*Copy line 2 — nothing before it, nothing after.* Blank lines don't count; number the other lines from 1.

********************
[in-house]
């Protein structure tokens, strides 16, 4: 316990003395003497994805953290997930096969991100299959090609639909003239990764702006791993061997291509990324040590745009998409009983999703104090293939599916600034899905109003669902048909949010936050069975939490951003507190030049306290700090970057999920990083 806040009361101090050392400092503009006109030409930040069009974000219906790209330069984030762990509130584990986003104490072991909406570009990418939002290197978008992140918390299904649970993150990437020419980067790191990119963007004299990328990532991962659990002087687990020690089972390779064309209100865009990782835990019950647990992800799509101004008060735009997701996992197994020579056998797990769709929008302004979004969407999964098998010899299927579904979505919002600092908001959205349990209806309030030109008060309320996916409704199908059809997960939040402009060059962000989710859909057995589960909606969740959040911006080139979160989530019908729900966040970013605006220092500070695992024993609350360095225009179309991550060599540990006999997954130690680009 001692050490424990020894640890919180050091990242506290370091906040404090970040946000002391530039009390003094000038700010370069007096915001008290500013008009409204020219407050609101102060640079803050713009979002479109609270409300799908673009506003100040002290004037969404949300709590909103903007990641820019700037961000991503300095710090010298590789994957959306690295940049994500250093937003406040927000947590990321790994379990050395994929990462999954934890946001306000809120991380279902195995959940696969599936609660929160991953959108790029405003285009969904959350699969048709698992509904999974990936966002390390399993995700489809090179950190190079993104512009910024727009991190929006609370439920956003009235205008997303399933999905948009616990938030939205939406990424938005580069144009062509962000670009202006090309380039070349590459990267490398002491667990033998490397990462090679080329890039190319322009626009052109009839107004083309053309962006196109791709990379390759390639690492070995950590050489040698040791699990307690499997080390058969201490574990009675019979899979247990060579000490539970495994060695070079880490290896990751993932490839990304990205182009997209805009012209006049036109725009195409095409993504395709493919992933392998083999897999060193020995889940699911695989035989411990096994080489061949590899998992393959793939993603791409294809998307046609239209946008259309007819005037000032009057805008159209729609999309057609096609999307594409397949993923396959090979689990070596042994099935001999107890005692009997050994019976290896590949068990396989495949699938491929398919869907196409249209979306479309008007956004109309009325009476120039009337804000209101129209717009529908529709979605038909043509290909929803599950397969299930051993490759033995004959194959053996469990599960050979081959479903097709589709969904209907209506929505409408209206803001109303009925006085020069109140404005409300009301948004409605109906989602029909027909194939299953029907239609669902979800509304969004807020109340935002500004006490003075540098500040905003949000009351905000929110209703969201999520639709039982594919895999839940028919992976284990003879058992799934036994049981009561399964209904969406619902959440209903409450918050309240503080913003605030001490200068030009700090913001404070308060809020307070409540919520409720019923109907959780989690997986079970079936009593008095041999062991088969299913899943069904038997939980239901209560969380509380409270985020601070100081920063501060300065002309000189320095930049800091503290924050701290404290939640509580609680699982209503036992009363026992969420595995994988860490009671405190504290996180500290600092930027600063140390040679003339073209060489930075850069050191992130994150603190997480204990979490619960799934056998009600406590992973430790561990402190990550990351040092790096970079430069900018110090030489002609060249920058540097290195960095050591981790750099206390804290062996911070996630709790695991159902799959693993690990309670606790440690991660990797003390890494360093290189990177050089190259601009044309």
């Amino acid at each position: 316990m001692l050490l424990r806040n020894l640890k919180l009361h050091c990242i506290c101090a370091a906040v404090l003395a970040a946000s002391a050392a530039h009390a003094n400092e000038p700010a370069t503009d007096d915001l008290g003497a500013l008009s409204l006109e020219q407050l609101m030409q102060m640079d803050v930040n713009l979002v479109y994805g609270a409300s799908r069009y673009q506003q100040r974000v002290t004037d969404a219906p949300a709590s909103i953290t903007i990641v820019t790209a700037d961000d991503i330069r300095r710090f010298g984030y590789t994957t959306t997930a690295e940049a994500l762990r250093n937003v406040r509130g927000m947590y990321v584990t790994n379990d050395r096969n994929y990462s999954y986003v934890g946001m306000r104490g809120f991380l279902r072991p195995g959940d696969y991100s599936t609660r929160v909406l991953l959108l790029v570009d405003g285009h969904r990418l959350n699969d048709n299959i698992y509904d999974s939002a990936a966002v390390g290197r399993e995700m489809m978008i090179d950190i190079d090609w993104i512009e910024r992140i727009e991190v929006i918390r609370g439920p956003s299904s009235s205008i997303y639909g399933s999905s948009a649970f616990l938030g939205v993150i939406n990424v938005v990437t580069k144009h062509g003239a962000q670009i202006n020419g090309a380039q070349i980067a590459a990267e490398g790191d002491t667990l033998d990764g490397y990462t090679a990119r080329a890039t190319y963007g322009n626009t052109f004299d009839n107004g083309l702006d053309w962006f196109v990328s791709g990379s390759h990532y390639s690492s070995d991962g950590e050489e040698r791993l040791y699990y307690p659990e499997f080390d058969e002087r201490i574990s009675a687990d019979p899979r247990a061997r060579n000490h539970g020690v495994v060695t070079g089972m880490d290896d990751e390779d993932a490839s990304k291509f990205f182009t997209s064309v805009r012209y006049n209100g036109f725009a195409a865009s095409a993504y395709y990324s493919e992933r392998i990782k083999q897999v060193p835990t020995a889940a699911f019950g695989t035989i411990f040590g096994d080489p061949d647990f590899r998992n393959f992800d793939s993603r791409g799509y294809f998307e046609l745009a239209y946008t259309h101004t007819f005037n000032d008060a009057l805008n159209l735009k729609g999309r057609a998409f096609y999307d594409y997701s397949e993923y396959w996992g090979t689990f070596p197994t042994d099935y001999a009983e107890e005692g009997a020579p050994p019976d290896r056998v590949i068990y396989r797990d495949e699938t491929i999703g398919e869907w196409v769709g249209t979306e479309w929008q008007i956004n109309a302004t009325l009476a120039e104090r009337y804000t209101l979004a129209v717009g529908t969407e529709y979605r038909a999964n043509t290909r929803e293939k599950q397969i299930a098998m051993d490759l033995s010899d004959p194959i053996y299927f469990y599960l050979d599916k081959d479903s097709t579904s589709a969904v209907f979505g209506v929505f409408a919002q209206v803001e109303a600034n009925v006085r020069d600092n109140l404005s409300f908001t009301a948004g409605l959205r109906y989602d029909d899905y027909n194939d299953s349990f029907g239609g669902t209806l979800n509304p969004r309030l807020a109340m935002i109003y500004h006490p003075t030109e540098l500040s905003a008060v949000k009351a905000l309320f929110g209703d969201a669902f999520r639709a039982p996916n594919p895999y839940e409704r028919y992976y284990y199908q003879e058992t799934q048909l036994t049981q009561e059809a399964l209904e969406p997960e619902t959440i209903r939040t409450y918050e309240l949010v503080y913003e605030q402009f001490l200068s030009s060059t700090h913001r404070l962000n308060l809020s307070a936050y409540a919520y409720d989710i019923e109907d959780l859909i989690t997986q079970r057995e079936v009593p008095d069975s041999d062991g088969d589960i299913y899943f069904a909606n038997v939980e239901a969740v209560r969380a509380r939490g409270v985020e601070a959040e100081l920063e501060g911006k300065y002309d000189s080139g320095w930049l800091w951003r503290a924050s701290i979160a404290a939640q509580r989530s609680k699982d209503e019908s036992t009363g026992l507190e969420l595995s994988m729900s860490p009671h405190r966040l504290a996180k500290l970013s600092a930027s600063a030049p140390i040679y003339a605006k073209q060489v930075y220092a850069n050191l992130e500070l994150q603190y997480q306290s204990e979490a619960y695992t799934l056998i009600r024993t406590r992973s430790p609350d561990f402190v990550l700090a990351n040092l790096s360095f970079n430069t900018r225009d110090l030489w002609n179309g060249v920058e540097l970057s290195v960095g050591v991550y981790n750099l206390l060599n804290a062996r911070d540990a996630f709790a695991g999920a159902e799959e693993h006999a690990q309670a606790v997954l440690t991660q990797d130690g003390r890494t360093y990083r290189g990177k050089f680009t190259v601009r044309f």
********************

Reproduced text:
């Protein structure tokens, strides 16, 4: 316990003395003497994805953290997930096969991100299959090609639909003239990764702006791993061997291509990324040590745009998409009983999703104090293939599916600034899905109003669902048909949010936050069975939490951003507190030049306290700090970057999920990083 806040009361101090050392400092503009006109030409930040069009974000219906790209330069984030762990509130584990986003104490072991909406570009990418939002290197978008992140918390299904649970993150990437020419980067790191990119963007004299990328990532991962659990002087687990020690089972390779064309209100865009990782835990019950647990992800799509101004008060735009997701996992197994020579056998797990769709929008302004979004969407999964098998010899299927579904979505919002600092908001959205349990209806309030030109008060309320996916409704199908059809997960939040402009060059962000989710859909057995589960909606969740959040911006080139979160989530019908729900966040970013605006220092500070695992024993609350360095225009179309991550060599540990006999997954130690680009 001692050490424990020894640890919180050091990242506290370091906040404090970040946000002391530039009390003094000038700010370069007096915001008290500013008009409204020219407050609101102060640079803050713009979002479109609270409300799908673009506003100040002290004037969404949300709590909103903007990641820019700037961000991503300095710090010298590789994957959306690295940049994500250093937003406040927000947590990321790994379990050395994929990462999954934890946001306000809120991380279902195995959940696969599936609660929160991953959108790029405003285009969904959350699969048709698992509904999974990936966002390390399993995700489809090179950190190079993104512009910024727009991190929006609370439920956003009235205008997303399933999905948009616990938030939205939406990424938005580069144009062509962000670009202006090309380039070349590459990267490398002491667990033998490397990462090679080329890039190319322009626009052109009839107004083309053309962006196109791709990379390759390639690492070995950590050489040698040791699990307690499997080390058969201490574990009675019979899979247990060579000490539970495994060695070079880490290896990751993932490839990304990205182009997209805009012209006049036109725009195409095409993504395709493919992933392998083999897999060193020995889940699911695989035989411990096994080489061949590899998992393959793939993603791409294809998307046609239209946008259309007819005037000032009057805008159209729609999309057609096609999307594409397949993923396959090979689990070596042994099935001999107890005692009997050994019976290896590949068990396989495949699938491929398919869907196409249209979306479309008007956004109309009325009476120039009337804000209101129209717009529908529709979605038909043509290909929803599950397969299930051993490759033995004959194959053996469990599960050979081959479903097709589709969904209907209506929505409408209206803001109303009925006085020069109140404005409300009301948004409605109906989602029909027909194939299953029907239609669902979800509304969004807020109340935002500004006490003075540098500040905003949000009351905000929110209703969201999520639709039982594919895999839940028919992976284990003879058992799934036994049981009561399964209904969406619902959440209903409450918050309240503080913003605030001490200068030009700090913001404070308060809020307070409540919520409720019923109907959780989690997986079970079936009593008095041999062991088969299913899943069904038997939980239901209560969380509380409270985020601070100081920063501060300065002309000189320095930049800091503290924050701290404290939640509580609680699982209503036992009363026992969420595995994988860490009671405190504290996180500290600092930027600063140390040679003339073209060489930075850069050191992130994150603190997480204990979490619960799934056998009600406590992973430790561990402190990550990351040092790096970079430069900018110090030489002609060249920058540097290195960095050591981790750099206390804290062996911070996630709790695991159902799959693993690990309670606790440690991660990797003390890494360093290189990177050089190259601009044309």